Flower Mound Heroin Investigation Leads To 17 Arrests
FLOWER MOUND (CBSDFW.COM) - More than a dozen teenagers and young adults in the Flower Mound area are in custody after being indicted on either drug related or gun violations. Most are accused of conspiring to sell heroin.
A total of 17 people, many of them teenagers, have been charged, accused of conspiring to distribute more than one kilo of heroin around Flower Mound.
The investigation began last year after three young people died, within five months of each other, from heroin overdoses.
Captain Wess Griffin, with the Flower Mound Police Department, says after the deaths officials knew there was a bigger issue and they asked the federal government to help.
"When we start seeing that kind of usage and that kind of activity, and we start seeing overdose deaths, that's definitely an indicator that there's a problem," said Griffin.
In addition to Flower Mound police, the U.S. Drug Enforcement Administration (DEA) and the Bureau of Alcohol, Tobacco and Firearms (ATF) were involved in the nearly yearlong investigation.
The DEA says it first got a tip about the drug problem in Flower Mound from a parent.
While abuse of any drug can be serious, Griffin says in some ways heroin abuse is unique. "The fact of the matter is heroin is so dangerous, that there's two different kinds of users," he said. "There's the users that are able to use it and get over their addiction, which is a long hard struggle, and then there's the users that will use until they die."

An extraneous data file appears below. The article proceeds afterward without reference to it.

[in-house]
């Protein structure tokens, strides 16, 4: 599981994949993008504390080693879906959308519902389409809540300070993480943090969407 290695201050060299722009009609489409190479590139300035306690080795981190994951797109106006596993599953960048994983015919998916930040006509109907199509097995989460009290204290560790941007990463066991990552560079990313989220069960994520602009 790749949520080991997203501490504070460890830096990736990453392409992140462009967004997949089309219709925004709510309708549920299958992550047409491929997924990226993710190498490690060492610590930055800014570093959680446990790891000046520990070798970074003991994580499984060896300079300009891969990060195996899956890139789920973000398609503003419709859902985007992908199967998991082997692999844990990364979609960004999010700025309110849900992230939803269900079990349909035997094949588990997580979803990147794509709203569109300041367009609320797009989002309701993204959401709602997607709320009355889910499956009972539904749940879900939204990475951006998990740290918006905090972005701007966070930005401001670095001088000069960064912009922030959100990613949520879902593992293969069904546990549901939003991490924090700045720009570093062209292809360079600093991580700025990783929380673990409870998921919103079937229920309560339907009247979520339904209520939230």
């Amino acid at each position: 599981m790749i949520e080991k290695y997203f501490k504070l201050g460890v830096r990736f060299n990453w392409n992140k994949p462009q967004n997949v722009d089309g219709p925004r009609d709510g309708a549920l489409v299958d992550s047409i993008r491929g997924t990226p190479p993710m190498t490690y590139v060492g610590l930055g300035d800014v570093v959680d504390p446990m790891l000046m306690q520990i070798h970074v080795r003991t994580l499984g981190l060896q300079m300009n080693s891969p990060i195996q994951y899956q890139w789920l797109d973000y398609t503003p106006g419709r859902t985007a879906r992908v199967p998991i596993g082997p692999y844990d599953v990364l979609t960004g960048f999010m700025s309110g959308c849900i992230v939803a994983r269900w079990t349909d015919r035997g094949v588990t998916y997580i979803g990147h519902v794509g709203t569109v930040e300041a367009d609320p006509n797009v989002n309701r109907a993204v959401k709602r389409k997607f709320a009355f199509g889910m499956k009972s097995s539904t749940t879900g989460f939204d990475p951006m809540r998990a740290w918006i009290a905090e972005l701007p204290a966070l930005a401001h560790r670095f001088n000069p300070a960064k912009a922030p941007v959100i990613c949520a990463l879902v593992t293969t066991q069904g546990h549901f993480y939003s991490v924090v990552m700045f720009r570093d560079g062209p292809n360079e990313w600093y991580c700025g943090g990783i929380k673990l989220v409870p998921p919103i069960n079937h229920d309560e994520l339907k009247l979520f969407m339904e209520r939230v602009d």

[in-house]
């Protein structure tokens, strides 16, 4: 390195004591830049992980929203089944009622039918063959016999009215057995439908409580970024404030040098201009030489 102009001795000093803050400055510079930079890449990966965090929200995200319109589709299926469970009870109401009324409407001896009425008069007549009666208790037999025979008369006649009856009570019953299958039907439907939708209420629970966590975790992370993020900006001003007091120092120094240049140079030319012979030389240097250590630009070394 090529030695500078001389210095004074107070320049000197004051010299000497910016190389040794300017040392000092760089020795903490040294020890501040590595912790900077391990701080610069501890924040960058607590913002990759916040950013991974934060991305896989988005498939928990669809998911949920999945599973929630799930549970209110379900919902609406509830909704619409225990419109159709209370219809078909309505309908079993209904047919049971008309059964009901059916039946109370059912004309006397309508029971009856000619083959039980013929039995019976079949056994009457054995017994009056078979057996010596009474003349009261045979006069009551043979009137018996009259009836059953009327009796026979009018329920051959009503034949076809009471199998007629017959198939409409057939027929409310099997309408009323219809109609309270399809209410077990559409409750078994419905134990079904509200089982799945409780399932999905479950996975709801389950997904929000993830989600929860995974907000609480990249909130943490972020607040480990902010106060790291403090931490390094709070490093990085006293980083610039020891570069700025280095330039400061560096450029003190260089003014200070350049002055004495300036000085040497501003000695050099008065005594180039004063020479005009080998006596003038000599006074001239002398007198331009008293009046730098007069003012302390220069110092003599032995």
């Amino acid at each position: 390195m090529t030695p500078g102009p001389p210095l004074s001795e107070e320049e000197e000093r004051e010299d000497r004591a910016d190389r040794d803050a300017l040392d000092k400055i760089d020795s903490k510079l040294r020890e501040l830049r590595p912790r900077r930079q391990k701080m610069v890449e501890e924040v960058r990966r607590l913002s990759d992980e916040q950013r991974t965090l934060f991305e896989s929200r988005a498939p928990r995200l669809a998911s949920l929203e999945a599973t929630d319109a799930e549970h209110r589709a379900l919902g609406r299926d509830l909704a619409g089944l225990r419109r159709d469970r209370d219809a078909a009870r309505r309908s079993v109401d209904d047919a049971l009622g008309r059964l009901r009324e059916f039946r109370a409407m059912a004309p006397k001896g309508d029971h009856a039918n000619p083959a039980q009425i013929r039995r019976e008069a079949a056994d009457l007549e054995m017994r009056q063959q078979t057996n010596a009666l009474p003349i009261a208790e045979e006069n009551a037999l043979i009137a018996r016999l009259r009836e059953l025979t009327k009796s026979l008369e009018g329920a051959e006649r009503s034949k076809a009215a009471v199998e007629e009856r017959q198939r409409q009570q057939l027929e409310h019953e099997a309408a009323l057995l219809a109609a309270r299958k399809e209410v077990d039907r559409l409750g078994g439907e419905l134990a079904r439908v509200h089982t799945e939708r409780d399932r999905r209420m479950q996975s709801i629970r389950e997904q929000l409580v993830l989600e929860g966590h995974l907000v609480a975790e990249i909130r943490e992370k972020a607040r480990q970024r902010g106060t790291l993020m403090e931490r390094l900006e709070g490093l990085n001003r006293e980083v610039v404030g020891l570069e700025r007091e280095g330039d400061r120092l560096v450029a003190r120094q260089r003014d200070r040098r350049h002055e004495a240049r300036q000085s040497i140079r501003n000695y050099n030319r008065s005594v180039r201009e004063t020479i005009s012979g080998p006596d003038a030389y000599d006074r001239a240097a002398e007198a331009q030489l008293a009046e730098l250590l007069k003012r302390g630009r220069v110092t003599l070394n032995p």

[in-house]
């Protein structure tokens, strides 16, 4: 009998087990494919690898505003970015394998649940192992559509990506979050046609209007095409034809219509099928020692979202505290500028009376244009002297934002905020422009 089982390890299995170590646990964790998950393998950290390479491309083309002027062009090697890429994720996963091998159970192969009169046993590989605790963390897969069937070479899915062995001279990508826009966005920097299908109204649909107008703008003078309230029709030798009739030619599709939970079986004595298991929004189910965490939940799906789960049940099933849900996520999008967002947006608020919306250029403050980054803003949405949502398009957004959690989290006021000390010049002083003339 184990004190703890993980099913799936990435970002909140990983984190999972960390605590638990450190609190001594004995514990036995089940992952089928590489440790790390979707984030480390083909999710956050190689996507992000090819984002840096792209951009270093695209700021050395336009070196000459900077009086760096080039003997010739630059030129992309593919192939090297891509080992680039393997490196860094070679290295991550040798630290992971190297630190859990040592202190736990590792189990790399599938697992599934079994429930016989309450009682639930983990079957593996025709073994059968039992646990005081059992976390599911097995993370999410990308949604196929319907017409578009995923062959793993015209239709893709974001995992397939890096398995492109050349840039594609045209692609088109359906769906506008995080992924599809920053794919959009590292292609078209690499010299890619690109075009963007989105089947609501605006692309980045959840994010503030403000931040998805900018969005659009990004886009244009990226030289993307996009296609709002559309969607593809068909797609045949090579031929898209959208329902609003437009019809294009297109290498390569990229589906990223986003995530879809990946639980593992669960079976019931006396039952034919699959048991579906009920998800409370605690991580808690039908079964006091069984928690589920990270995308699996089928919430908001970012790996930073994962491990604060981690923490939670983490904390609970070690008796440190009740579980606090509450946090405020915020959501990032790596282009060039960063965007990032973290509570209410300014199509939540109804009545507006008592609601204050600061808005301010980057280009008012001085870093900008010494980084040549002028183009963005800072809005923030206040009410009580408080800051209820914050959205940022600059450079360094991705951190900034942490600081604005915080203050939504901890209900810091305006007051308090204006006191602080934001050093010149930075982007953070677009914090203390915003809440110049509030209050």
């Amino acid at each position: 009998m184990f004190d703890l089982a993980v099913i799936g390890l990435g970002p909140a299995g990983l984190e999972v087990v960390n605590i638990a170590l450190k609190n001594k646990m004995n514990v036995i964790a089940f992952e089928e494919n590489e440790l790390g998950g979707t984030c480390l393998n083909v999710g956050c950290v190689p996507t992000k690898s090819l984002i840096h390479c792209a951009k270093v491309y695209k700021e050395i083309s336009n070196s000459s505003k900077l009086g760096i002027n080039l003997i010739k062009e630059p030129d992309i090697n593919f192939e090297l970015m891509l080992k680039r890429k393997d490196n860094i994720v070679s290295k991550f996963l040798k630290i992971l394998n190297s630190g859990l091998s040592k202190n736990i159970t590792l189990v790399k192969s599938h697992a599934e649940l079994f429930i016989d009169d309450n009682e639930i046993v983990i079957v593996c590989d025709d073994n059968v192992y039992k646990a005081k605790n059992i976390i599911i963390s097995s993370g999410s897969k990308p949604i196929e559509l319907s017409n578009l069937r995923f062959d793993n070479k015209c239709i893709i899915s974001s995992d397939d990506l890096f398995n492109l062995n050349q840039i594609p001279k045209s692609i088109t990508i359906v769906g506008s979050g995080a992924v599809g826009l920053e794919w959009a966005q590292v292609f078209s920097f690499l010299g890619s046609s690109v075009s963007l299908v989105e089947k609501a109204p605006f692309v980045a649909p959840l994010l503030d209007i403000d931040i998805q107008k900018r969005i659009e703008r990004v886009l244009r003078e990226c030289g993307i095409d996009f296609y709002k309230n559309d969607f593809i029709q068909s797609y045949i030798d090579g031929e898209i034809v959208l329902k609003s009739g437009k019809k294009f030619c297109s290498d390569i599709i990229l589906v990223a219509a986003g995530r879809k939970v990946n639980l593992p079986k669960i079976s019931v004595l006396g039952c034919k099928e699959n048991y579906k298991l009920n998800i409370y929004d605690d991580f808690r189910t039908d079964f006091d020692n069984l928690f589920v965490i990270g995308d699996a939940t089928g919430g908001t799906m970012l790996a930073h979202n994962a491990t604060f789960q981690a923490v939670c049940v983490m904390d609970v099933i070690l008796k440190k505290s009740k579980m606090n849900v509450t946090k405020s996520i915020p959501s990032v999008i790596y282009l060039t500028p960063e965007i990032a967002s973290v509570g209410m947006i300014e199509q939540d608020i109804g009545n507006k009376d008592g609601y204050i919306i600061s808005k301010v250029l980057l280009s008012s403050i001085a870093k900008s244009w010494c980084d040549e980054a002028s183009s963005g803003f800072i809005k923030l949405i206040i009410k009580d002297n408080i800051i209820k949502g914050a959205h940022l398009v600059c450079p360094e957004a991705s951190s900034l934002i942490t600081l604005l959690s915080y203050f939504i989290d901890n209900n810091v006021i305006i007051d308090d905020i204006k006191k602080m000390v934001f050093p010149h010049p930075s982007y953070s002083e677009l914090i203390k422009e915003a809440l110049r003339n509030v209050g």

James Capra, the special agent in charge of the DEA's Dallas field office, says this case stood out. "In a nearly 25 year career, probably one of the first times where I've seen a network like this."
Capra says this if the first time he's seen a drug network of alleged abusers and distributers tis young based in a middle to upper middle class suburb. "Guns for drugs, sex for drugs, you name it, some of these defendants were involved in this type of activity."
The 12 defendants listed below are alleged to have conspired to distribute more than 100 grams of heroin in the Flower Mound area.
If convicted, they could face up to 40 years in federal prison.
Sarah Hutcheson, 18, of Highland Village;
Nicholas A. Parker-Vanalstyne, 20, of Flower Mound;
Csaba Zoltan Bazsa, 19, of Lewisville;
Kevin Lee Oates, 38, of Irving;
Brendan Michael Jackson, 19, of Flower Mound;
Cody Ray Jones, 20, of Highland Village;
Jacob Andrew Haley, 20, of Corinth;
Matthew Curtis Anderson, 21, of Lewisville;
Anthony Edward Cathlina, 20, of Flower Mound;
Taylor Nicole Lane, 19, of Grapevine;
Travis Ryan Neel, 20, of Flower Mound;
Alexandre David Ward, 20, of Flower Mound
The heroin investigation also led to the indictment of five other people for gun and drug violations.
Joseph Hoffman, 19, of Flower Mound, pled guilty to possession with intent to distribute heroin, which led to the death of an individual. Scott Schmalholz, 21, of Flower Mound, pled guilty to transferring a firearm to Hoffman, knowing it would for drug trafficking.
Adam Michael Evans, 20, of Flower Mound, was indicted and charged with being a felon in possession of a firearm. Travis Clark Tucker, 23, of Denton, was indicted and charged with being a felon in possession of a firearm.
James Riley Greenwood, 23, of Flower Mound, was indicted and charged with making false statements to federal agents.
All of those arrested are from middle class families in the Flower Mound area, but Griffin says there is drug use in all communities. "Drugs are one of those things that know no socioeconomic boundaries."
While they have made numerous arrests, their investigation continues to determine if anybody will face charges in connection with the overdose deaths.
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